* I'd really, really like to see HANA Advisory board member Cary Fotias speak his mind. In his interview in the Saratogian: "And I think vet stats should be published. We all know what’s going on, and the chemists are ahead of the testing labs. If you’re gonna juice horses, let us in on who is doing it." C'mon Cary, tell us what you really think next time.

* I'd really like to see the odds board at one minute to post look somewhat similar to what it looks like at the second call.

..... and I would like to offer my best wishes in 2010 to horseplayers everywhere. Happy New Year everyone.

We'd like to see this HANA-thing grow more in 2010. You can help by signing up here.

This opinion piece is from a HANA member. If you'd like to have your say, or want to add to this list, please do. We are available at info @ We want to hear from you.

Wednesday, December 23, 2009

Ray Paulick's #1 Story of 2009 - We Were Surprised too

In the recently concluded HANA survey you told us in huge numbers that you were concerned about late odds drops and the security of the tote. We were not overly surprised. However, when we checked a recent post at the Paulick Report where Ray and Brad counted down their highest traffic stories of 2009 we were surprised what was number one.

And so were they.

1. Hollywood Park Past-Posting Incident Under Investigation

At first blush, we were a little shocked that this story was number one. A past-posting incident, while surely problematic, is not the sexiest of topics. But when you consider it potentially hurt the pocketbooks of thousands of horseplayers across the country and the fact that we were first out of the gate with the story, it makes a whole lot more sense. Wouldn’t it be nice if the propeller heads at the tote companies were able to figure out how to stop betting when a race begins?

As you know from reading the blog, HANA VP Mike Maloney broke the story here in May, and Ray (with lightning speed) took it from there and did a whole bunch of digging.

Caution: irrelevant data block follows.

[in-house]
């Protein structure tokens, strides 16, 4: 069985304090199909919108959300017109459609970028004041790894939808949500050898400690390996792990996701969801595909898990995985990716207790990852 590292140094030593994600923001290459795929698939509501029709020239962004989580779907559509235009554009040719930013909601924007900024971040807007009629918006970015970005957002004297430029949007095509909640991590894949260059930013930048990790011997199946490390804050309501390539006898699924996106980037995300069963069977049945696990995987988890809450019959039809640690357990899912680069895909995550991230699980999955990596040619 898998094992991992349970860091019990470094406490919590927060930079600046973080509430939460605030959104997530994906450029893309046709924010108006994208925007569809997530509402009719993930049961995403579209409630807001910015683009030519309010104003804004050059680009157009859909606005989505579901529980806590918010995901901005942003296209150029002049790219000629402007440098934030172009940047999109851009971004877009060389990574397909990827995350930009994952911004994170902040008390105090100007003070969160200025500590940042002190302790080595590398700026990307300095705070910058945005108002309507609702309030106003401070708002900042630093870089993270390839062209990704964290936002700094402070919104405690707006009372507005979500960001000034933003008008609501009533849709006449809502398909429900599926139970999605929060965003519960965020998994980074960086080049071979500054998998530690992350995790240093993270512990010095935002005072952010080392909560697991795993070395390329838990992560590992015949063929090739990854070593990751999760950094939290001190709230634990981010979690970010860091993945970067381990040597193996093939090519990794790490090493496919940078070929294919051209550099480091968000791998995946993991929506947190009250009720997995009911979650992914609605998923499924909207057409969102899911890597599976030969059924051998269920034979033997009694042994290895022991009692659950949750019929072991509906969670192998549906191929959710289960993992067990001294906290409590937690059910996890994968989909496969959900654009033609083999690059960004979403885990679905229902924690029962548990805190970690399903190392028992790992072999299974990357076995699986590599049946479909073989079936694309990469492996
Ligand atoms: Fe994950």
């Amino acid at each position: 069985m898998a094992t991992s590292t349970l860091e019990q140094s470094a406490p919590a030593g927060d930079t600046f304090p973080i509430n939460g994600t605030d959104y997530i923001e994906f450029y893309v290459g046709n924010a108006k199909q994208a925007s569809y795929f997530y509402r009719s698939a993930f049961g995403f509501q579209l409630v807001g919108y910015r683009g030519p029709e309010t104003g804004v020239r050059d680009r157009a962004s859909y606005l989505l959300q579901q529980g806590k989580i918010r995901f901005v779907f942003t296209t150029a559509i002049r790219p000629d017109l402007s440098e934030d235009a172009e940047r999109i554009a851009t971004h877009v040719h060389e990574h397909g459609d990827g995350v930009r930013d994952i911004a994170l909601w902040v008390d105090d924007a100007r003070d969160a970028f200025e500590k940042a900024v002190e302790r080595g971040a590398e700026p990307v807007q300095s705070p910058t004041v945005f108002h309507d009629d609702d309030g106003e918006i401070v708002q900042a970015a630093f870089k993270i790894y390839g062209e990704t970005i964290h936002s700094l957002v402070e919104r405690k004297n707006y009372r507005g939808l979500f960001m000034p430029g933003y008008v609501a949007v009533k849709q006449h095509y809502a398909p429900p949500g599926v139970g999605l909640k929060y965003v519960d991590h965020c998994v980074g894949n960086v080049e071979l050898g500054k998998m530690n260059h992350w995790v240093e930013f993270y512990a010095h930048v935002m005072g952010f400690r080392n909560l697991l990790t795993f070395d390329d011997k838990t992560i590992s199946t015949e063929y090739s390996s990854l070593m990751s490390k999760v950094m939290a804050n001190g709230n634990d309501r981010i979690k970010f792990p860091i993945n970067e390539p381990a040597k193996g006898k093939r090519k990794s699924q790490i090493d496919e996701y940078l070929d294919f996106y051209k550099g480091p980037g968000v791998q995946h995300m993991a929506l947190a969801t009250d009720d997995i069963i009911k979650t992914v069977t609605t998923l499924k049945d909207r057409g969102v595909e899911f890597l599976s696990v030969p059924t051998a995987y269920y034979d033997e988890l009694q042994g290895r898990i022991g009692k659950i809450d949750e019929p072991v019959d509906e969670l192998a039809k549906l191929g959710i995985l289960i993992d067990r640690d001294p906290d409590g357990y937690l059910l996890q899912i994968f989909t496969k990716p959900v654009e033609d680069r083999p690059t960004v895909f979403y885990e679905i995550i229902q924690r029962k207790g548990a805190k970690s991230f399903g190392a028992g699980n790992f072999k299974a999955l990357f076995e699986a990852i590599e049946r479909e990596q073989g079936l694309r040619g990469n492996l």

We have heard a lot about past posting from those inside and outside the industry this past year. The insiders believe it is not much of a problem, despite the odd exception. Horseplayers seem to take it seriously, despite the odd exception. It is a dichotomous issue.

However, seeing it the number one traffic story on Paulick this past year should tell us at least a couple of things: Horseplayers have power (after all, you were energized to read and follow the story from here and elsewhere to Ray's site) and it is an issue that the business can not run away from, or gloss over.

In 2010 horseplayers are asking the industry to put forth a plan to overhaul and modernize the tote system. We hope they are listening.

To read the very interesting list at Paulick please click here.

Tuesday, December 22, 2009

The HANA 2009 Year in Review

HANA was incorporated in September of 2008, borne out of a chat room session (or six!) at Our first full year was 2009 and we would like to recap what we have tried to accomplish, and in some cases did accomplish in 2009, as a group of concerned horseplayers.

In 2009, as a fledgling group of around 400 members, we began the year working on our track ratings system. After many meetings, emails, reading studies and so forth we settled on the measurable metrics for the system. Those were, field size, takeout levels and player-friendly bet variety. The University of Louisville study pointed out the benefit of added field size to handle, we all knew about takeouts thanks to numerous studies and common sense, and perusing chat boards and player comments, as well as handle changes, we knew wager variety was also important. After much work by board member, engineer and horseplayer Bill from Texas we released the Top 65 tracks in North America. A few weeks later we came up with version 2.0, which updated several figures, and we added 7 tracks. Keeneland was the number one rated track, and we created a new player resource section on our website whereby all these numbers could be seen by everyone in racing. It is one of the most popular pages on our site. We are very happy that some tracks for 2009 have taken some of the ratings to heart, and have begun to look for ways to improve.

The track rating system was a boon to membership numbers, and generated a lot of interest from members and the press. Being a small organization, funded almost solely by donation, we do not have the cash to promote our group via traditional means. Having the ratings released on Paulick, Bloodhorse and Equidaily helped us immensely. We thank each and every one of them, as well as all those in the blogosphere who helped us get the word out.